Robots that can recognize objects via tactile sensations instead of visual cues have a wide range of potential applications, including surgical procedures and rescue operations. Researchers at the Intelligent System Control Laboratory at Nara Institute of Science and Technology (NAIST) in Japan have developed algorithms that enable a dexterous robotic hand equipped with sensors to identify objects via pressure, vibration, and temperature. The object recognition algorithms employ an active learning approach: The hand performs an action such as rubbing, squeezing, or pulling the object, obtaining tactile information that it uses to plan its next action.
NAIST researchers used MATLAB® and Robotics System Toolbox™ to develop two algorithms for tactile object recognition. The first uses machine learning techniques to develop a probabilistic model from observed sensor data. The second uses the learned model to recognize different objects.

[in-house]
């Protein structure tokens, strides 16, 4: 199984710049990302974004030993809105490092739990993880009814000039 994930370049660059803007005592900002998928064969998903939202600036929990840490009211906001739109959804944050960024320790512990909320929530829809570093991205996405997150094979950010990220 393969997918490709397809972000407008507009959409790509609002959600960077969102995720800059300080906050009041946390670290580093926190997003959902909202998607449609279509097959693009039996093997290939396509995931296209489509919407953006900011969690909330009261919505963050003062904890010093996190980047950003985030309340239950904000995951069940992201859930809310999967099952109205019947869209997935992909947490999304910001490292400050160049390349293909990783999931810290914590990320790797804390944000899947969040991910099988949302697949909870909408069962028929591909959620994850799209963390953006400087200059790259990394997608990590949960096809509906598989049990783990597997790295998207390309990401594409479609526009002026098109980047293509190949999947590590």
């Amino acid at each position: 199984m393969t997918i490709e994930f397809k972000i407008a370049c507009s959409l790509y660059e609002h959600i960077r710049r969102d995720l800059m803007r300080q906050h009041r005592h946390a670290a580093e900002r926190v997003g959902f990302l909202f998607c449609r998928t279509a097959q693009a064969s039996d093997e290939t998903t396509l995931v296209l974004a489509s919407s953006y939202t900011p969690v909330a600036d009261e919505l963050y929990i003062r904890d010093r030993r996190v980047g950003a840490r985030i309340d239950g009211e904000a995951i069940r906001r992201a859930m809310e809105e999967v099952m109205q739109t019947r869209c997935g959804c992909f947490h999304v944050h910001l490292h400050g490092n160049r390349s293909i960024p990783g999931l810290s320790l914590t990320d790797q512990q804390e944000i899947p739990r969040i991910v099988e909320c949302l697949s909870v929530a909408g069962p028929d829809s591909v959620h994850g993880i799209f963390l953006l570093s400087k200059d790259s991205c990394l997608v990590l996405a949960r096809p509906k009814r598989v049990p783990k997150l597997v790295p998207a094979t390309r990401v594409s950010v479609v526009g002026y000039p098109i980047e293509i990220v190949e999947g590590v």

“MATLAB let us focus on conducting our research rather than writing code,” says Takamitsu Matsubara, assistant professor at NAIST. “Usually when we are working with a new robot there is a lengthy code writing phase, but MATLAB and Robotics System Toolbox enabled us to minimize this phase and concentrate on improving active tactile object recognition.”